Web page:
Monarch Butterfly Chatbook – Monarch Butterfly


Monarch butterfly anatomy consists of the following:  Head with a set of tubercles and compound eyes; attached to the thorax are two sets of wings, fore wings, hind wings and six legs; and the butterfly has an abdomen.

Look at the hind wings and you will see two small black pheromone glands. These are called hairpencils. The male butterfly wafts a scent of pheromones over the tubercles of a mother butterfly. Cornell scientists have identified the pheromone as danaidone. The alluring scent and a powdery substance can attach to a female’s antennae and woo a mother butterfly.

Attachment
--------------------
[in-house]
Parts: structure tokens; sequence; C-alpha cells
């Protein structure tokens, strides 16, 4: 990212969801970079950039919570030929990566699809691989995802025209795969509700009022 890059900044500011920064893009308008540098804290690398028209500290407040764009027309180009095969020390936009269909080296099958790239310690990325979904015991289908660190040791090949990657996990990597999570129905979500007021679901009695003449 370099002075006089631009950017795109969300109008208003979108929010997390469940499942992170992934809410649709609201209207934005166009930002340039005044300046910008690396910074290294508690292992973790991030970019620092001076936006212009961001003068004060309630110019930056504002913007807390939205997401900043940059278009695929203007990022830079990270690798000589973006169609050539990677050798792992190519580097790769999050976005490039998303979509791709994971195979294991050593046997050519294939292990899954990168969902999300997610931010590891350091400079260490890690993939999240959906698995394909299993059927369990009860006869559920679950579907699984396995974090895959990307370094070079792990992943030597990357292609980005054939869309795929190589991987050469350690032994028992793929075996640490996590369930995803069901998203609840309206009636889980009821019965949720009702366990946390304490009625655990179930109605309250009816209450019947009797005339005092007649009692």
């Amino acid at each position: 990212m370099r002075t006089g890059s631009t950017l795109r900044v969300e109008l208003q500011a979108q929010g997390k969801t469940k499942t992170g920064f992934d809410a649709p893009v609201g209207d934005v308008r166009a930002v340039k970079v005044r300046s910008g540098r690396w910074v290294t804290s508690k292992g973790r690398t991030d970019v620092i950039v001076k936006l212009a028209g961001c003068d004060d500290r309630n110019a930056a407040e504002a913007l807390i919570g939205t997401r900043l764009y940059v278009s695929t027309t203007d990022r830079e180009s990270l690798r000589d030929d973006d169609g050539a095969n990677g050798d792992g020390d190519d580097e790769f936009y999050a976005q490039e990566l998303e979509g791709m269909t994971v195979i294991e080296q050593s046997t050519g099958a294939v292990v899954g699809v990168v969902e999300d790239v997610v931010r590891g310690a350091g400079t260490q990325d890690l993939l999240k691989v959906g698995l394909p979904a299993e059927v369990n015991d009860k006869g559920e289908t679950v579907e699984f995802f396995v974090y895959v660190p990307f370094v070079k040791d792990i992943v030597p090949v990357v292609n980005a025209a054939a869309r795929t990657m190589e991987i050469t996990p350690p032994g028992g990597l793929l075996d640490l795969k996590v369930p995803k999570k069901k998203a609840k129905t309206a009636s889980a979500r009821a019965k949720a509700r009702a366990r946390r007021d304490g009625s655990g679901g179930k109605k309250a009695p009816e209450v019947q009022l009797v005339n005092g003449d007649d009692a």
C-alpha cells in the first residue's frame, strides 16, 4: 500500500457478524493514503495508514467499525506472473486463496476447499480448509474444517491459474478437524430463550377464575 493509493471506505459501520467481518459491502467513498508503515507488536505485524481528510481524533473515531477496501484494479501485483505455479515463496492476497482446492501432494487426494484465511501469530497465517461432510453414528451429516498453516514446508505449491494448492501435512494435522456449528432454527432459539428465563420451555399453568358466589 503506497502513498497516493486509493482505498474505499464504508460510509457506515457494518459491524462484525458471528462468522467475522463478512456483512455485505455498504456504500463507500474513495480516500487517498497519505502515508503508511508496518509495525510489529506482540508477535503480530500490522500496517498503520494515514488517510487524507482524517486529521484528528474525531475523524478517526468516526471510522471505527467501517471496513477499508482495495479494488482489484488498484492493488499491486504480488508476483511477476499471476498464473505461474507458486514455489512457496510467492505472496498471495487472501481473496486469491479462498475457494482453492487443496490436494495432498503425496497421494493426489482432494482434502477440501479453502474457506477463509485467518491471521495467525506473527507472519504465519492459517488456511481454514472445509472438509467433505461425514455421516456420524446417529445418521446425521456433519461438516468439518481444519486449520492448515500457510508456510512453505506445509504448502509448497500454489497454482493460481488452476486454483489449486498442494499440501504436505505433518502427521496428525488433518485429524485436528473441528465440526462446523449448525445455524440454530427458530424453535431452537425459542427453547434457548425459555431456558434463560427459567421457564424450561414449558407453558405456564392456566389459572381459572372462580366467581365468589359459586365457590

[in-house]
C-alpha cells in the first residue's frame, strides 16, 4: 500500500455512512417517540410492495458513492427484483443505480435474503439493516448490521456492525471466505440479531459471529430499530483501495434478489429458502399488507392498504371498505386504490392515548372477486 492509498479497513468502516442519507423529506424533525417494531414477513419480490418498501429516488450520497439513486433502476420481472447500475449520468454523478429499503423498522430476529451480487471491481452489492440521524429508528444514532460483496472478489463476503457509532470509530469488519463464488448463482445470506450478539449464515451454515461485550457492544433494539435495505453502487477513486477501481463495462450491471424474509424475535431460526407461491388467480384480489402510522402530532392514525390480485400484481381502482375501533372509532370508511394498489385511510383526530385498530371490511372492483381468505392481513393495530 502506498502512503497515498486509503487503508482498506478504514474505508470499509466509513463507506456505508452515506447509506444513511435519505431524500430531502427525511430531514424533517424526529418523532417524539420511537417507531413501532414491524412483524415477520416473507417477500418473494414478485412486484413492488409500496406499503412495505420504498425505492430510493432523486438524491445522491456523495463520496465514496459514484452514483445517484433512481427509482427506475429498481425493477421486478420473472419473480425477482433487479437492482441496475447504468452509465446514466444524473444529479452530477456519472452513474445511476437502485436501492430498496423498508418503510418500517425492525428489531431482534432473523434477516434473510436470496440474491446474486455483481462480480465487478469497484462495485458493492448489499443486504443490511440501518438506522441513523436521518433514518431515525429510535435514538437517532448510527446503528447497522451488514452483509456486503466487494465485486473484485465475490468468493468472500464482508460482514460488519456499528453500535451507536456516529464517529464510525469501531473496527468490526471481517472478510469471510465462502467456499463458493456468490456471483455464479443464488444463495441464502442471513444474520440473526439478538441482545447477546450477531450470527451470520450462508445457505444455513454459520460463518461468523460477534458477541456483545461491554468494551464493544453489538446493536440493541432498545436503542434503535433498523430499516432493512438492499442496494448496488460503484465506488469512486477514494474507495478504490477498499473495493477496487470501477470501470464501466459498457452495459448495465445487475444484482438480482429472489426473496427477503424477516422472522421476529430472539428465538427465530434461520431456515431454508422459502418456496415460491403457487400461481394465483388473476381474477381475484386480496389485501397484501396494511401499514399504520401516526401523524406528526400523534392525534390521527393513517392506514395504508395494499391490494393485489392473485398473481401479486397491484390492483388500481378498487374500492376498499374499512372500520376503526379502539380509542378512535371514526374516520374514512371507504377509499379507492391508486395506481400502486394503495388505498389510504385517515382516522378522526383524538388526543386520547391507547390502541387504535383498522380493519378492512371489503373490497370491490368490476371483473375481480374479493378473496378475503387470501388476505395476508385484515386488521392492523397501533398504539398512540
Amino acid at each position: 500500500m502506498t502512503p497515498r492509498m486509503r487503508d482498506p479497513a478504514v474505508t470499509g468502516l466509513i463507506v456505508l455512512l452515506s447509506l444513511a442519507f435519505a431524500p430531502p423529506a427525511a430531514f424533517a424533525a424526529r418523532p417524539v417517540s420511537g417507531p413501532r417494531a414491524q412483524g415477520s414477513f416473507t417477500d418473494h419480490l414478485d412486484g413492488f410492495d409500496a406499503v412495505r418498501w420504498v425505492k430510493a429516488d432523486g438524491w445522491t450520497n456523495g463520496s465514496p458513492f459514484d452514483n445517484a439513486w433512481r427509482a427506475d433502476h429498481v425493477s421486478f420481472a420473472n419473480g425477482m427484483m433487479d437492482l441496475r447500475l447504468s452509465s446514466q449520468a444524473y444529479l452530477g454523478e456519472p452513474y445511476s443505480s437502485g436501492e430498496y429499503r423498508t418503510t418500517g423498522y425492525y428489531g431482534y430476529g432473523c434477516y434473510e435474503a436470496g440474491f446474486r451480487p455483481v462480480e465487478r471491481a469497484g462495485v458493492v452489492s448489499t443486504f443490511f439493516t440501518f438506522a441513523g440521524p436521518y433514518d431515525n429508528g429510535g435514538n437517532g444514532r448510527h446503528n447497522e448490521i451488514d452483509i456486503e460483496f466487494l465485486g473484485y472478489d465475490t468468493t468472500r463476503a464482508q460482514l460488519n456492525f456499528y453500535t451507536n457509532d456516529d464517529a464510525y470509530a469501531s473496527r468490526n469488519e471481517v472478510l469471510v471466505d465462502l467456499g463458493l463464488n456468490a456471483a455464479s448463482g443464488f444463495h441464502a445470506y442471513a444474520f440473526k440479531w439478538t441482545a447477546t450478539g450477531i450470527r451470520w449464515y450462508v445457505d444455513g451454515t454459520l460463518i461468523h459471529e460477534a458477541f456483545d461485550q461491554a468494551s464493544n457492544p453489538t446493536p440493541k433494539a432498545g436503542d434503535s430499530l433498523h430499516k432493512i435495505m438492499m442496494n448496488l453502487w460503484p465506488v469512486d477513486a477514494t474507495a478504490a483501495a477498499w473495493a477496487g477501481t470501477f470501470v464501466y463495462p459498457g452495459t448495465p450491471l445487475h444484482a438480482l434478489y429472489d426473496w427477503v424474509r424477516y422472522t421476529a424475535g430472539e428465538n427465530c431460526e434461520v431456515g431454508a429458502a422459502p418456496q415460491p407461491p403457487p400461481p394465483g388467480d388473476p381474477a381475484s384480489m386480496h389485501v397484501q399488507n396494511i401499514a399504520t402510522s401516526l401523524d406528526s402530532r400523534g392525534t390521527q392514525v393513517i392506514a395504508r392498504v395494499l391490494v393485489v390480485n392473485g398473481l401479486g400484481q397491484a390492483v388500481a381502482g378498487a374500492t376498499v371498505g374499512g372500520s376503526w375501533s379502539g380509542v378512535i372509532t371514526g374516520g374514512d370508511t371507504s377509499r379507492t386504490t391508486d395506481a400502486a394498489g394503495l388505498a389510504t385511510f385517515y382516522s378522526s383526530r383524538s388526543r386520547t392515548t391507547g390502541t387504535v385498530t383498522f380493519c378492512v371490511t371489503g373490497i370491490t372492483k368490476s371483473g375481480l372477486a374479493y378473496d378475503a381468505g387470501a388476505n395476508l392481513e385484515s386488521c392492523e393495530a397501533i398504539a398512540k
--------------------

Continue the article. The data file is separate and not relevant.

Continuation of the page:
Adult monarchs do not fly at night or when it is too hot. Butterflies will seek out shade to rest in. The monarchs cannot fly when it is below 55 degrees Fahrenheit. The butterfly starts to fly at approximately 10 a.m. when the sun begins to warm them; they are most active between 10 a.m. to 2 p.m.  Did you know the monarch butterfly can fly approximately 50 miles a day?